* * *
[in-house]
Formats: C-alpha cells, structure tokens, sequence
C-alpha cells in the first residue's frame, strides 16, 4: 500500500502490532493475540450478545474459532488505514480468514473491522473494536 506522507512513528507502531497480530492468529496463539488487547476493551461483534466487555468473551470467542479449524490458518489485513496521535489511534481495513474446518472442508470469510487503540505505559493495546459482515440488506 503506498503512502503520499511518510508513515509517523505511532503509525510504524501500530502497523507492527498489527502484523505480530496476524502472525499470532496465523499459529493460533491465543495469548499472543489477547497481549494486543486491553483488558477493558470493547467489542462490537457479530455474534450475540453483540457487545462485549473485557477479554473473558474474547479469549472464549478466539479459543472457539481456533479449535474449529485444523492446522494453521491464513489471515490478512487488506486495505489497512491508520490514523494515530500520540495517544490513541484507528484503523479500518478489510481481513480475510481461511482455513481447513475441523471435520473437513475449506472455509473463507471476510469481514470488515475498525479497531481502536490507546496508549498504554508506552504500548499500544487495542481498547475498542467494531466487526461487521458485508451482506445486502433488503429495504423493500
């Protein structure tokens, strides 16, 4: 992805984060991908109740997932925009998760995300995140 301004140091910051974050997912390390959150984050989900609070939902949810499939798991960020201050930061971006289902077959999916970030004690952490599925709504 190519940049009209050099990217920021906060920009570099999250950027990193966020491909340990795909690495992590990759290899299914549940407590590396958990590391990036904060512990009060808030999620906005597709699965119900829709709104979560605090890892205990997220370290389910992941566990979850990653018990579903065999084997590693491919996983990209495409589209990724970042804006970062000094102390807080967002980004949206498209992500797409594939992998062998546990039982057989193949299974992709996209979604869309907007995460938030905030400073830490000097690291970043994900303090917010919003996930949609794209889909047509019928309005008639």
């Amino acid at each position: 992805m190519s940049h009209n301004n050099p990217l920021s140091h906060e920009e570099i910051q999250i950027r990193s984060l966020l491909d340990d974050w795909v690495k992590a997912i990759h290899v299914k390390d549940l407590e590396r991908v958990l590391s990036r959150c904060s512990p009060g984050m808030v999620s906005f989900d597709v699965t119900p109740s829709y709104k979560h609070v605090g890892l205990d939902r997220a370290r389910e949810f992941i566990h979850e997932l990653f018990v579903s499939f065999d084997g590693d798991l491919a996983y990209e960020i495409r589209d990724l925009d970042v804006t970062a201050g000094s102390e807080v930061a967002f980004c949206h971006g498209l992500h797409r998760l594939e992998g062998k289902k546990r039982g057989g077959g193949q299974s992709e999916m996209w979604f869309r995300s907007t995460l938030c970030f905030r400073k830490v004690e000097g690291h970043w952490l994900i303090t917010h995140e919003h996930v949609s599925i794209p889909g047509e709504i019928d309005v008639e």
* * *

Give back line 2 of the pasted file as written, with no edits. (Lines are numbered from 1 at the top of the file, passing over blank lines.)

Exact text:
Formats: C-alpha cells, structure tokens, sequence